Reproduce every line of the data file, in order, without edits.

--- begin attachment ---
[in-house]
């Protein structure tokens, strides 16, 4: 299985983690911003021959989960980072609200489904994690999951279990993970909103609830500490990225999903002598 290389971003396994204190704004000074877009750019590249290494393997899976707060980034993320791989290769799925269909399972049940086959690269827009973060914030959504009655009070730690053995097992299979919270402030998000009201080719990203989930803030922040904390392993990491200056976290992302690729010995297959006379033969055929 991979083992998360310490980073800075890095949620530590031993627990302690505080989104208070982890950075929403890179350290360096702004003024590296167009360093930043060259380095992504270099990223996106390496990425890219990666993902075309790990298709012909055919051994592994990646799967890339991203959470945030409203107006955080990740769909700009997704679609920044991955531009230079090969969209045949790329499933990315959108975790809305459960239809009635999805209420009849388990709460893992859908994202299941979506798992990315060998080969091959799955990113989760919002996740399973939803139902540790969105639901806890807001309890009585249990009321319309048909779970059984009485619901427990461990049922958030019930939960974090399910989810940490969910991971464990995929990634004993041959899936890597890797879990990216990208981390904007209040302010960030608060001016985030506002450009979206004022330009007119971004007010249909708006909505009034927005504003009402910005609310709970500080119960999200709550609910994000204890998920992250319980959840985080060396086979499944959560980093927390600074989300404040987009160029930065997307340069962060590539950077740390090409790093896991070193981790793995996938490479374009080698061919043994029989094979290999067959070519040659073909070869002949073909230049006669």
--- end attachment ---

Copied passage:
[in-house]
């Protein structure tokens, strides 16, 4: 299985983690911003021959989960980072609200489904994690999951279990993970909103609830500490990225999903002598 290389971003396994204190704004000074877009750019590249290494393997899976707060980034993320791989290769799925269909399972049940086959690269827009973060914030959504009655009070730690053995097992299979919270402030998000009201080719990203989930803030922040904390392993990491200056976290992302690729010995297959006379033969055929 991979083992998360310490980073800075890095949620530590031993627990302690505080989104208070982890950075929403890179350290360096702004003024590296167009360093930043060259380095992504270099990223996106390496990425890219990666993902075309790990298709012909055919051994592994990646799967890339991203959470945030409203107006955080990740769909700009997704679609920044991955531009230079090969969209045949790329499933990315959108975790809305459960239809009635999805209420009849388990709460893992859908994202299941979506798992990315060998080969091959799955990113989760919002996740399973939803139902540790969105639901806890807001309890009585249990009321319309048909779970059984009485619901427990461990049922958030019930939960974090399910989810940490969910991971464990995929990634004993041959899936890597890797879990990216990208981390904007209040302010960030608060001016985030506002450009979206004022330009007119971004007010249909708006909505009034927005504003009402910005609310709970500080119960999200709550609910994000204890998920992250319980959840985080060396086979499944959560980093927390600074989300404040987009160029930065997307340069962060590539950077740390090409790093896991070193981790793995996938490479374009080698061919043994029989094979290999067959070519040659073909070869002949073909230049006669």